2 cups 1% milk or soy milk
Mix all ingredients together in a saucepan. Heat over medium heat, stirring constantly, until chocolate is melted and mixture is smooth. Makes 2 cups (serving size: 1 cup).
Nutrition Facts per cup:
205 calories, 7gm fat, 4gm saturated fat, 9gm protein, 27gm carbohydrate, 123mg sodium, <1gm fiber, 300mg calcium
Crispy Chocolate Peanut Butter Squares
“Your peanut butter is in my chocolate; your chocolate is in my peanut butter.” Either way it is a delicious flavor combination. This recipe gives you a healthier way to make your own homemade candy bars. Peanuts and natural peanut butter provide heart healthy monounsaturated fat and fiber. For variety, try different nut butters such as almond butter or soy nut butter. Add different nuts and maybe dried fruit such as dried blueberries or cranberries – yum!
1 (12oz) package semisweet chocolate chips
½ cup natural peanut butter or Smart Balance Creamy Rich Roast peanut butter
3 cups crisp rice cereal such as Barbara’s Bakery Brown Rice Crisps
1½ cup unsalted dry roasted peanuts or other nuts
Melt chocolate chips in a large microwave-safe dish (about 2 minutes, stirring every 30 seconds) or in a double boiler. Add peanut butter and stir until well blended. Add cereal and nuts; mix well. Line a 9×13-inch baking pan with aluminum foil. Lightly coat foil with a no-stick spray. Press chocolate mixture into the foil-lined pan. Let stand for 1 hour or until firm. Before cutting, chill in the refrigerator for up to 30 minutes. Cut into squares with a sharp knife or a pizza cutter. Makes 32 squares (serving size 1 square).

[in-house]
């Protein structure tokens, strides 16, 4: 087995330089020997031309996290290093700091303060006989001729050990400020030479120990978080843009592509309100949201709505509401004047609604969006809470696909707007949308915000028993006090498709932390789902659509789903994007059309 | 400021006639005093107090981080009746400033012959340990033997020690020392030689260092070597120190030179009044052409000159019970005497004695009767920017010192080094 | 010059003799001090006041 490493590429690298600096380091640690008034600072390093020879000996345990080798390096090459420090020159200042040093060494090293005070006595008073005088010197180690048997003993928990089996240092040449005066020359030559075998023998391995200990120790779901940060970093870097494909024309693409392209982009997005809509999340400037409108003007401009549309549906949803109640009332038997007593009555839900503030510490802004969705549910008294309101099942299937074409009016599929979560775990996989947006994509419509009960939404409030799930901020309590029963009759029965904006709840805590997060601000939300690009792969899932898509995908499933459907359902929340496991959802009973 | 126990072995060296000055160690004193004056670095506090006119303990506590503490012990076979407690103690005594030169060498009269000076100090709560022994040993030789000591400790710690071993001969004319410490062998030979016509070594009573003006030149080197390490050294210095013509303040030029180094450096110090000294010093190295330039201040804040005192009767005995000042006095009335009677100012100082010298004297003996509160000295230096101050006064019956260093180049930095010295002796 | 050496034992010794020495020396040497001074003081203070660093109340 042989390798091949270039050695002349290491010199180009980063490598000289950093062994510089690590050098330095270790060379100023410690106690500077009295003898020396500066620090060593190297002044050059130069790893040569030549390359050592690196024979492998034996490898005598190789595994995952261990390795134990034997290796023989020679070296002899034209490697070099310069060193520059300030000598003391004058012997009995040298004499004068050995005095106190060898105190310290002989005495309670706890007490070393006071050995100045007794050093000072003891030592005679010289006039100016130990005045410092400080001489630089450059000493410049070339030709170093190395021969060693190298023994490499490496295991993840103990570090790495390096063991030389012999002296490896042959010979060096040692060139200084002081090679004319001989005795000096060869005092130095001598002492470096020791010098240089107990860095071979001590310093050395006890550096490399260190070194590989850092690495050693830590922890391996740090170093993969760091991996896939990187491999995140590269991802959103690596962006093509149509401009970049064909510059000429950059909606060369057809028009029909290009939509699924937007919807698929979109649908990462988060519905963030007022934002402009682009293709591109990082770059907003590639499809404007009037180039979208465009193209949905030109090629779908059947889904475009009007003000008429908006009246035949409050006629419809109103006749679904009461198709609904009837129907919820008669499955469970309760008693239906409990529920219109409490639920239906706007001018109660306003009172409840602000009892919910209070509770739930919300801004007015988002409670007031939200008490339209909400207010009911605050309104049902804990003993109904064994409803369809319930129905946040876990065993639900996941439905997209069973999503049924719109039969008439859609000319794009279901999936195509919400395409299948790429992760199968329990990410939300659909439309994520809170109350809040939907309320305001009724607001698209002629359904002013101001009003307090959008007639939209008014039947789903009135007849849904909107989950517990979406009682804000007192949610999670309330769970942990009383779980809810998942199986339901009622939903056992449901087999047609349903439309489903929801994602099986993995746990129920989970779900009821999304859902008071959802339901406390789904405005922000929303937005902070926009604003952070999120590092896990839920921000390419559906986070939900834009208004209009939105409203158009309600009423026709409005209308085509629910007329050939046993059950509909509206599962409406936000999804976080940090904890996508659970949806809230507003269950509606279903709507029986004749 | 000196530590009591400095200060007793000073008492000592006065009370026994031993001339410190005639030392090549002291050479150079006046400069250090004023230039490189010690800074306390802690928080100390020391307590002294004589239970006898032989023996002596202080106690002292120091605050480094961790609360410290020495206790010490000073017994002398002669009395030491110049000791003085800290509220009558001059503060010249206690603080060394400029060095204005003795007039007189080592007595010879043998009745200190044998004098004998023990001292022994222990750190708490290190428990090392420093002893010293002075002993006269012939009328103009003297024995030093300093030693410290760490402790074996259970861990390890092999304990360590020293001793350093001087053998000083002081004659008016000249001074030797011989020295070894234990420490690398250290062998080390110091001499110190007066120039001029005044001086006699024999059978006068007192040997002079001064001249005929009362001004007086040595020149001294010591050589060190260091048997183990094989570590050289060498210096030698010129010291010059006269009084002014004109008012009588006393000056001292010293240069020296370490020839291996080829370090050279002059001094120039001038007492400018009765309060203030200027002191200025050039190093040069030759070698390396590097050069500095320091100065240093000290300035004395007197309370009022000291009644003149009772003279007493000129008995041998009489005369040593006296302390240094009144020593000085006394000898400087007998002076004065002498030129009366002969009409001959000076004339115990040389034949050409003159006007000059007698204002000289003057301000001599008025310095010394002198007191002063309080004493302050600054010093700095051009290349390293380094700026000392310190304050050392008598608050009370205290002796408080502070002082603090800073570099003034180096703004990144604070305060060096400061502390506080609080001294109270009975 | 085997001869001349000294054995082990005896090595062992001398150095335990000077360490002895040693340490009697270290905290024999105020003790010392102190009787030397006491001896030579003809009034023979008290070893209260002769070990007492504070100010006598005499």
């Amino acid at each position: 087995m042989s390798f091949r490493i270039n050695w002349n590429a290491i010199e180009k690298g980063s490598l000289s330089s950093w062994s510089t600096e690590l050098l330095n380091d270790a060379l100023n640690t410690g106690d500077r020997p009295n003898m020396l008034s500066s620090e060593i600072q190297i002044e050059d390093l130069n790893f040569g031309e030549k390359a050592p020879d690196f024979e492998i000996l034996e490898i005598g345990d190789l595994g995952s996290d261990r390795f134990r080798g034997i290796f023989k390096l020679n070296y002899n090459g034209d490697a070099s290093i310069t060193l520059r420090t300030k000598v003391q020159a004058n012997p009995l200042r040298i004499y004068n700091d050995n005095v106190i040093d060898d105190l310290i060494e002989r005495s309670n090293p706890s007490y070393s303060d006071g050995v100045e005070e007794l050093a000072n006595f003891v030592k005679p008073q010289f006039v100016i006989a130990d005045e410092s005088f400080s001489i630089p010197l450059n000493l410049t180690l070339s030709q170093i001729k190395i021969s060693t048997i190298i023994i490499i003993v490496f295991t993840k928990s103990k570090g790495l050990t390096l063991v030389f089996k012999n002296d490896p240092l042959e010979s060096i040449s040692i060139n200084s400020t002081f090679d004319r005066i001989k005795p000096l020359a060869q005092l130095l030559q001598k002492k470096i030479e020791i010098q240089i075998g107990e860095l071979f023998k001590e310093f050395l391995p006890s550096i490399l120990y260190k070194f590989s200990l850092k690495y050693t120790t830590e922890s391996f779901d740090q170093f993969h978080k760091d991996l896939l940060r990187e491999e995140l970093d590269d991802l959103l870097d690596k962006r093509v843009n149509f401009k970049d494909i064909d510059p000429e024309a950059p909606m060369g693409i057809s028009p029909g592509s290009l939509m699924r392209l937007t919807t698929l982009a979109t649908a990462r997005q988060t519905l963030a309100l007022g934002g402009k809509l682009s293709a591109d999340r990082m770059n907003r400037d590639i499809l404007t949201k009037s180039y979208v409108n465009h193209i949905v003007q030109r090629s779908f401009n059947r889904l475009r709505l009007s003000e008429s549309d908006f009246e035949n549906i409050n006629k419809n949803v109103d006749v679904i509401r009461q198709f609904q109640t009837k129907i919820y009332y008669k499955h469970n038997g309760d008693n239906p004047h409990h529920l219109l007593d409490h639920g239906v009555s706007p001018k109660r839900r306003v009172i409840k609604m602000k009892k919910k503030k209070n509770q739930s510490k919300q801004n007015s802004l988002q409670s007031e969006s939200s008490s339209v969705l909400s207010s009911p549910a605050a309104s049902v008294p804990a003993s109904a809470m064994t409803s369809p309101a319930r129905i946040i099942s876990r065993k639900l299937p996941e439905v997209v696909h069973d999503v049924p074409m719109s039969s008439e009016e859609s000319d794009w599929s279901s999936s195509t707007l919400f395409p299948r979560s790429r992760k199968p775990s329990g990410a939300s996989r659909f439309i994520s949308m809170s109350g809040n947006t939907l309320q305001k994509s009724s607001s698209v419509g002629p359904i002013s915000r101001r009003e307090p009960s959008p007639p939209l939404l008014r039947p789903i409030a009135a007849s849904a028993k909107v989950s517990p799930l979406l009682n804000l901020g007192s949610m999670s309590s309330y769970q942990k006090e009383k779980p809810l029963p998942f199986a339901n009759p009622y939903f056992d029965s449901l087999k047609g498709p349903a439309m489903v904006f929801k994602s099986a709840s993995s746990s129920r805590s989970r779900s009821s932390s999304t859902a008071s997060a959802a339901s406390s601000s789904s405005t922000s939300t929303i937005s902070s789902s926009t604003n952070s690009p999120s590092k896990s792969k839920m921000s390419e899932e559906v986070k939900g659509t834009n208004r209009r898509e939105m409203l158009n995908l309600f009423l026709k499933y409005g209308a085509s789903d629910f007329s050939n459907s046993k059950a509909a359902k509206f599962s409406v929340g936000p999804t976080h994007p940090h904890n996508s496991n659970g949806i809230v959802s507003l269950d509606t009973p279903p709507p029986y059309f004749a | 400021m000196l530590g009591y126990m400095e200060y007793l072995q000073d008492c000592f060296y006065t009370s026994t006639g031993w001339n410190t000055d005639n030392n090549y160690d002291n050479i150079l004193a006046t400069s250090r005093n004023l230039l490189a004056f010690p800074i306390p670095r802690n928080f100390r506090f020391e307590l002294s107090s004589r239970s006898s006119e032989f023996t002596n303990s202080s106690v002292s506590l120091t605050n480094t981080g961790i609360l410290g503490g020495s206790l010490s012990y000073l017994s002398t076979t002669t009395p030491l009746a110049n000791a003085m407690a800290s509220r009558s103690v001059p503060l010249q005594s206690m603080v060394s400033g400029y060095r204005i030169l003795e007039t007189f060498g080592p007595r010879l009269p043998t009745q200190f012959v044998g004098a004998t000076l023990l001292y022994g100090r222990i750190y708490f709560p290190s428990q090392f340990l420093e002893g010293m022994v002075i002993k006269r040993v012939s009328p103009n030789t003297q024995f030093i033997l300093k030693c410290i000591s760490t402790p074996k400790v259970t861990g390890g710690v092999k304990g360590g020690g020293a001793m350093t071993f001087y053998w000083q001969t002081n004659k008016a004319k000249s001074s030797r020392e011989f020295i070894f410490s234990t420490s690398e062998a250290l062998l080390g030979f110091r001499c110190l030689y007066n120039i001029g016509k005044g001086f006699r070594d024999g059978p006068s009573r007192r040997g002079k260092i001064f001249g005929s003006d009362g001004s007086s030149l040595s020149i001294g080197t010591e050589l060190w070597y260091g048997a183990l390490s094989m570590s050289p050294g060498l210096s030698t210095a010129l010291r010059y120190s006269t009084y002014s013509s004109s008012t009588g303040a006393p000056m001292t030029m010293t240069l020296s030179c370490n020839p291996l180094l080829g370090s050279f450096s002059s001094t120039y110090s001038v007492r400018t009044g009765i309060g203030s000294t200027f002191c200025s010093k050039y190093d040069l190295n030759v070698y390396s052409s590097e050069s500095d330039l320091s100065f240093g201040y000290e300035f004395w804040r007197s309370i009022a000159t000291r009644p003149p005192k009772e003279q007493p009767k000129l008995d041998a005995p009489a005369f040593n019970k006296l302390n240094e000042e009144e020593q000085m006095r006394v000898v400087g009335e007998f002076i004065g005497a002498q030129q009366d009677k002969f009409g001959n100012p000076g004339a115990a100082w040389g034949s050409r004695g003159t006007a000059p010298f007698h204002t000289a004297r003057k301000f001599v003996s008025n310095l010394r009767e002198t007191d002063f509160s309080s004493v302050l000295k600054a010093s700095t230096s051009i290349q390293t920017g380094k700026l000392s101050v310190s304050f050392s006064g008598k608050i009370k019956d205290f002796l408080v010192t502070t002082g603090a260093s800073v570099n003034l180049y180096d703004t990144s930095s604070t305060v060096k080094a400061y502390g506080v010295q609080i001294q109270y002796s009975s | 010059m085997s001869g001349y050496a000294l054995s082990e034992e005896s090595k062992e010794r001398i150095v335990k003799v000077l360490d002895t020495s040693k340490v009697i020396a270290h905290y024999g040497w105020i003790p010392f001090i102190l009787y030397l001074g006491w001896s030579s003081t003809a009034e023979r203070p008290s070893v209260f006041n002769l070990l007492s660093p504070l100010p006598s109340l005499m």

Nutrition Facts per 1 square:
127 calories, 9gm fat, 2.7gm saturated fat, 3gm protein, 11gm carbohydrate, 27mg sodium, 1.5gm fiber
Dark Chocolate Cherry Almond Clusters
This treat is fast, easy, delicious, and best of all loaded with heart healthy nutrients. Dark chocolate along with the dried cherries are full of healthy antioxidants. The sweetness from the dried cherries helps to satisfy your sweet tooth. The almonds provide heart healthy monounsaturated fat, cholesterol lowering plant sterols and a crunchy texture. Change the recipe around by trying a variety of dried fruits and nuts. Fresh berries such as blueberries or chopped strawberries would also work in place of the dried fruit.